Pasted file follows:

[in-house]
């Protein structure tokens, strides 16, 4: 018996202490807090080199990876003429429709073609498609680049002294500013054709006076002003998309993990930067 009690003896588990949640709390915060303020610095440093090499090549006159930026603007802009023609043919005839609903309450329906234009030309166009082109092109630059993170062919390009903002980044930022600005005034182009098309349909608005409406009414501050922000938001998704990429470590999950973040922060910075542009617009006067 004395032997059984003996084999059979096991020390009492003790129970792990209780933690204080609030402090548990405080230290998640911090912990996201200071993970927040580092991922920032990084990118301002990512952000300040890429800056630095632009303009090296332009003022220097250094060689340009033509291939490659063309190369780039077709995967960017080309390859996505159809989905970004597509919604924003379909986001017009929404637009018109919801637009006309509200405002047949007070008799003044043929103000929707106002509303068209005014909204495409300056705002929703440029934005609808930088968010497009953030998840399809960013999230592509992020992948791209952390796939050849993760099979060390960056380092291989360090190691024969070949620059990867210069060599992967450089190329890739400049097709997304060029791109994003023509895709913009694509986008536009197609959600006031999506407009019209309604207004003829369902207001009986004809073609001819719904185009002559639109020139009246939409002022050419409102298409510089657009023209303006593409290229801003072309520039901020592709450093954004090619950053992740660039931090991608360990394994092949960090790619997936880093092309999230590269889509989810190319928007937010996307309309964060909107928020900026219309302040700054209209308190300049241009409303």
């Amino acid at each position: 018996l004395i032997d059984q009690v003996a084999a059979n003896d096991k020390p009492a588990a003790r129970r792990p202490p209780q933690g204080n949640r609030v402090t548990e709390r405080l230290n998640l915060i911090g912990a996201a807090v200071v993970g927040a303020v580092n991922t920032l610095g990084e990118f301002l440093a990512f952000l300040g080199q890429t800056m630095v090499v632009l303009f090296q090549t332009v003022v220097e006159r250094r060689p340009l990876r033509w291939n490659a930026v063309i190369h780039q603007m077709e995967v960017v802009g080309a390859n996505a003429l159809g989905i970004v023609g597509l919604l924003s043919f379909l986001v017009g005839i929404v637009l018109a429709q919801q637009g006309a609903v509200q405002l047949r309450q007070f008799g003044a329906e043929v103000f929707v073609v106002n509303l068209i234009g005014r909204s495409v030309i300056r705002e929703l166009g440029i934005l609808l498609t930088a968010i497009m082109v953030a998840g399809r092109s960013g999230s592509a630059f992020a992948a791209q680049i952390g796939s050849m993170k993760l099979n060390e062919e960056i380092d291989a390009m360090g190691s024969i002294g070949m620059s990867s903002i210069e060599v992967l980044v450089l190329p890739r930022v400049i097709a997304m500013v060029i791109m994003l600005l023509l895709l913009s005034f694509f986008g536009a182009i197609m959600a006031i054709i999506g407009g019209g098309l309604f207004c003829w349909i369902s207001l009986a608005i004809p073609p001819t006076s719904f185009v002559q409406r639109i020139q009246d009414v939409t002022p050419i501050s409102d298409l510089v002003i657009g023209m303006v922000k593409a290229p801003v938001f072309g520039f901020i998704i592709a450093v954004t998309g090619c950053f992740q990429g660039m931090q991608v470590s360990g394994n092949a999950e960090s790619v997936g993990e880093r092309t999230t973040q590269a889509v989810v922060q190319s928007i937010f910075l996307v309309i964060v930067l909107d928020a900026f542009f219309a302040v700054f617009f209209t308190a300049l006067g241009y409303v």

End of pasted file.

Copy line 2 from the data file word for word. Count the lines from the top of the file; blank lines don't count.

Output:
């Protein structure tokens, strides 16, 4: 018996202490807090080199990876003429429709073609498609680049002294500013054709006076002003998309993990930067 009690003896588990949640709390915060303020610095440093090499090549006159930026603007802009023609043919005839609903309450329906234009030309166009082109092109630059993170062919390009903002980044930022600005005034182009098309349909608005409406009414501050922000938001998704990429470590999950973040922060910075542009617009006067 004395032997059984003996084999059979096991020390009492003790129970792990209780933690204080609030402090548990405080230290998640911090912990996201200071993970927040580092991922920032990084990118301002990512952000300040890429800056630095632009303009090296332009003022220097250094060689340009033509291939490659063309190369780039077709995967960017080309390859996505159809989905970004597509919604924003379909986001017009929404637009018109919801637009006309509200405002047949007070008799003044043929103000929707106002509303068209005014909204495409300056705002929703440029934005609808930088968010497009953030998840399809960013999230592509992020992948791209952390796939050849993760099979060390960056380092291989360090190691024969070949620059990867210069060599992967450089190329890739400049097709997304060029791109994003023509895709913009694509986008536009197609959600006031999506407009019209309604207004003829369902207001009986004809073609001819719904185009002559639109020139009246939409002022050419409102298409510089657009023209303006593409290229801003072309520039901020592709450093954004090619950053992740660039931090991608360990394994092949960090790619997936880093092309999230590269889509989810190319928007937010996307309309964060909107928020900026219309302040700054209209308190300049241009409303």